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Beijing is China’s capital. It boasts many historic attractions such as the Forbidden City, the Summer Palace, and the Great Wall. Food? Roast Peking duck, of course. Well, if you think these are all that Beijing has to offer, you are absolutely mistaken. Beijing has many more unique experiences for you to discover.
As the line that roughly frames the former inner Beijing town, Erhuan Road (2nd Ring Road) passes by a great number of historic spots and tourist attractions, including the Guozijian (Beijing Imperial Academy) and Tiantan Park. What does the buzzy 2nd Ring Road look like at night, when the city is asleep and most businesses are closed? There are already some curious people who have done the night tour, either on foot or by bicycle. Check out their stories here (in Mandarin only).
Speaking of the art scene in Beijing, nearly all can think of the 798 Art District, but few know that just a few kilometers north of 798 is the less crowded, but just as excellent Caochangdi Art Village. The Three Shadows Gallery, one of the best photography galleries in China, is also here.
The Mansudae Art Studio is worth visiting even if for just this one reason: it’s the only overseas gallery of the North Korean Mansudae Art Studio. The Mansudae Art Studio was founded in 1959. It now has a staff of over 4,000, of which over 1,000 are artists whose works cover painting, sculpture, and ceramics. The gallery is a perfect alternative for those who have difficulties going to North Korea but are curious about its art.
The Badaling Great Wall is without controversy the most popular section of the Great Wall – the constant crowds are the best proof. But while there are eight major Great Wall sections that are open to the public in Beijing, it’s perhaps unwise to stick to the Badaling Great Wall. The Mutianyu Great Wall is known for its rich greenery, which in autumn becomes a magnificent display of red and golden colors. Besides, Mutianyu offers gondola and toboggan services – good for those who are in poor health.
Mutianyu Great Wall, Huairou District, Beijing, China, +86 1061626022
The best way to connect with the local community is through the local markets. Almost every community in Beijing is equipped with a food market, where local vendors sell food, cooking ingredients, and groceries on a daily basis. Have a small chat with them, and you’ll get to know more about the real life of Beijing. For those who can’t speak Mandarin, the Sanyuanli Market is a nice place to go, as the market is especially targeted towards expats.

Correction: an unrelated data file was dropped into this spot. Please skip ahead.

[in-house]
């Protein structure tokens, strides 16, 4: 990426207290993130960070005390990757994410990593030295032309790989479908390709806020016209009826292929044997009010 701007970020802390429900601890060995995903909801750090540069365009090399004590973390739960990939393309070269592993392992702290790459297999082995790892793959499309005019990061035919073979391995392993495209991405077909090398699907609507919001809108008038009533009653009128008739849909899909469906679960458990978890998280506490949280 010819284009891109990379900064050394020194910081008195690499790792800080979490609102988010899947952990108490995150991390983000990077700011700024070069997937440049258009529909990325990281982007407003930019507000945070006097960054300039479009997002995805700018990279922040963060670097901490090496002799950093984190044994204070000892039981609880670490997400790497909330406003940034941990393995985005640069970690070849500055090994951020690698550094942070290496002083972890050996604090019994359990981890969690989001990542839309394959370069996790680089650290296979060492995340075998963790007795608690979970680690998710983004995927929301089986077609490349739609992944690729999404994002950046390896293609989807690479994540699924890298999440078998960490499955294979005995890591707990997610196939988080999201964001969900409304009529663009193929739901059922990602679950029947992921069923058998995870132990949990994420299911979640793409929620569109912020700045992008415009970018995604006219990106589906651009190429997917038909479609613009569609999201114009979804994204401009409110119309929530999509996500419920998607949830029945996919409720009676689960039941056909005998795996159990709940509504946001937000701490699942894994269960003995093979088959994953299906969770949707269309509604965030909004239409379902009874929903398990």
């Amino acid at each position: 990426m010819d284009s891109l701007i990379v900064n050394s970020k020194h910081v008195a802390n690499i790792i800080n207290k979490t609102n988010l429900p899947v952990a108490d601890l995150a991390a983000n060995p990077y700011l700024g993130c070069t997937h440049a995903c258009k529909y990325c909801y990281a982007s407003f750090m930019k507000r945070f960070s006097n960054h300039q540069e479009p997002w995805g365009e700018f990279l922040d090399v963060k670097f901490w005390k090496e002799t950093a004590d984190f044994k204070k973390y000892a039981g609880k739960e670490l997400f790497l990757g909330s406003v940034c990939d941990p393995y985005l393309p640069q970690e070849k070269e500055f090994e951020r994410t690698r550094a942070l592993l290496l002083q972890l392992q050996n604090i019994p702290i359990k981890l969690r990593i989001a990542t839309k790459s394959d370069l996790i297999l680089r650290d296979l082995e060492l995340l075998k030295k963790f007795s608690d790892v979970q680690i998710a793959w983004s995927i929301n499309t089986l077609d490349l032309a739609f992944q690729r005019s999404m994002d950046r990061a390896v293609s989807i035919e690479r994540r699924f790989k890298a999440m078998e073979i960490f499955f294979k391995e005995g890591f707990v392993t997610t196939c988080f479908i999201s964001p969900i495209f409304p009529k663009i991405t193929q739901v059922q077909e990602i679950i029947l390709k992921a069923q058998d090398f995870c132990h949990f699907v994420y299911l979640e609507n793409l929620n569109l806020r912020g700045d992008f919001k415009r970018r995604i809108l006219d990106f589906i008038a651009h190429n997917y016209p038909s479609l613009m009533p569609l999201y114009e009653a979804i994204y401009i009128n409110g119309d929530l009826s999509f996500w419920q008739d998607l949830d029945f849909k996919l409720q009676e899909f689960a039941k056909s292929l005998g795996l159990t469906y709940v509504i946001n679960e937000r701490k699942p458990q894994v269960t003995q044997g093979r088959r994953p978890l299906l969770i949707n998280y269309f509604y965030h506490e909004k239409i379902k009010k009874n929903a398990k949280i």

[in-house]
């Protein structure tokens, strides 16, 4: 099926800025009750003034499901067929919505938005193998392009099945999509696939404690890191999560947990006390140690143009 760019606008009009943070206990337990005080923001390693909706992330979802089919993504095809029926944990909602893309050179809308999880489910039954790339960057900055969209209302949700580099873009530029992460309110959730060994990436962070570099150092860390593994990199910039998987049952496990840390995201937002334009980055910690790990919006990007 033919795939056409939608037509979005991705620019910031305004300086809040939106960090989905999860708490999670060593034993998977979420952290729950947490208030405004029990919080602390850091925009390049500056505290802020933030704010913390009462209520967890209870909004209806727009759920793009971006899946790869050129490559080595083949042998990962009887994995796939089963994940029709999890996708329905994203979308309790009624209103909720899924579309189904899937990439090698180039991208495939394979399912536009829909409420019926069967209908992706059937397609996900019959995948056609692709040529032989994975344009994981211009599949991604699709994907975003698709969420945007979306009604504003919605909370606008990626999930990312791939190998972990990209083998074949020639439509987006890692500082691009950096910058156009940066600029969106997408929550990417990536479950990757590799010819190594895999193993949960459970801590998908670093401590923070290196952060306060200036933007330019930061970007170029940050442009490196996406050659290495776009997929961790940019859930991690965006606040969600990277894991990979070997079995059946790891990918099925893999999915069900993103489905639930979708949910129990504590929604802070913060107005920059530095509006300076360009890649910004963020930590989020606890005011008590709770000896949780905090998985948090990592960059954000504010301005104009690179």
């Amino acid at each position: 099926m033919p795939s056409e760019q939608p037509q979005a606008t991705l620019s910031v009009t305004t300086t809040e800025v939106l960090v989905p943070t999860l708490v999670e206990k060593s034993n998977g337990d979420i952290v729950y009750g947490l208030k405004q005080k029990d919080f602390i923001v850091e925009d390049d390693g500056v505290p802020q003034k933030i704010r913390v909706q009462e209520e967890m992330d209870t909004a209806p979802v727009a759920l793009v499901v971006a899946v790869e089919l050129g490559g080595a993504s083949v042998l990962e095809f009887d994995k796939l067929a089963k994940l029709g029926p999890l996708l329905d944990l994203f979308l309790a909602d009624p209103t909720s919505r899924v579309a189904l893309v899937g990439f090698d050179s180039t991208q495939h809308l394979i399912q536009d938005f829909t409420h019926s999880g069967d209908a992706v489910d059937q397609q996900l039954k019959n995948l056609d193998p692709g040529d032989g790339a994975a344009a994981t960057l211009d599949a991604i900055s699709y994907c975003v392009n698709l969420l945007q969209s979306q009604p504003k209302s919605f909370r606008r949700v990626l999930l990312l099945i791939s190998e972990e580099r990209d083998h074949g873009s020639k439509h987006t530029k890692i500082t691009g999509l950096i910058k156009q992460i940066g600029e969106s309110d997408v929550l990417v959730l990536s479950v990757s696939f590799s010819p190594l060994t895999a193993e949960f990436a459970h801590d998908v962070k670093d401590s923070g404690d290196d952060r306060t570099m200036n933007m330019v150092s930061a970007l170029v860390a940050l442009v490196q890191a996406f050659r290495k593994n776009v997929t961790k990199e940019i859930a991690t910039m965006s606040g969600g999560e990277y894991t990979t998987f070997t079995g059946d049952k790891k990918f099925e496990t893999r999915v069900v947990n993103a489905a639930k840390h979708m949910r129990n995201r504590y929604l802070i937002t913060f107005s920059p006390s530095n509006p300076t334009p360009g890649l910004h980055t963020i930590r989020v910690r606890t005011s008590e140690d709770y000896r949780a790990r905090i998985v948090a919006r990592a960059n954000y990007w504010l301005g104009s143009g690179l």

Yes, there’s a watermelon museum in Beijing. It was opened in 2004 in Panggezhuang Town, Daxing District, a place known as one of the largest watermelon producing regions in the world. Here you’ll see the history of watermelon planting, different categories of watermelon (with wax watermelons displayed to give you a better idea), and an outdoor watermelon exhibition area (a watermelon field, to put it plainly). The museum is going to be one of your most cult experiences in Beijing.
Panggezhuang Town, Daxing District, Beijing, China, +86 1089281181
Back in the late Qing dynasty and the Republic of China era, there was a famous red light district in the Qianmen area, which is known as “Bada Hutong (The Eight Hutongs).” The red light district doesn’t exist anymore, but you can still try to connect with the memories from that time by staying in the Leo Courtyard International Hostel, which is adapted from a former brothel.
22 Shaanxi Alley, Qianmen, Xicheng District, Beijing, China, +86 1083166568
Nothing is more relaxing than a cocktail or glass of wine after work, but while you are in China, why go to a noisy Sanlitun bar that looks pretty much like the bars you can find at home, instead of a pub that you can only find in China? Luckily, there’s one such pub just in Beijing’s Gulou district. The Changting Jiusi features a variety of home-brewed rice wines. They also prepare a range of Chinese dishes and snacks to go with the wine – a typical Chinese way of drinking.
180 Gulou Xidajie, Dongcheng District, Beijing, China, +86 17600736694
Tian’anmen Square is a must-visit for any tourist in Beijing, but do you know that the square is the same, if not more, magnificent at night as it is in the daytime? It also means smaller crowds and less hassle (it can be quite exhausting to wait in the long line for the security check, for one thing).
The Daguanlou Movie Theater in Dashilar, Qianmen has neither an IMAX screen nor super comfy seats, but one reason is enough for people to watch movies here: it is the oldest movie theater in China. In fact, China’s first film, The Battle of Dingjunshan (1905), was first screened at this cinema. Daguanlou now screens the same movies as all the other regular cinemas in Beijing.
36 Dashilar Xijie, Xicheng District, Beijing, China, +86 1063030878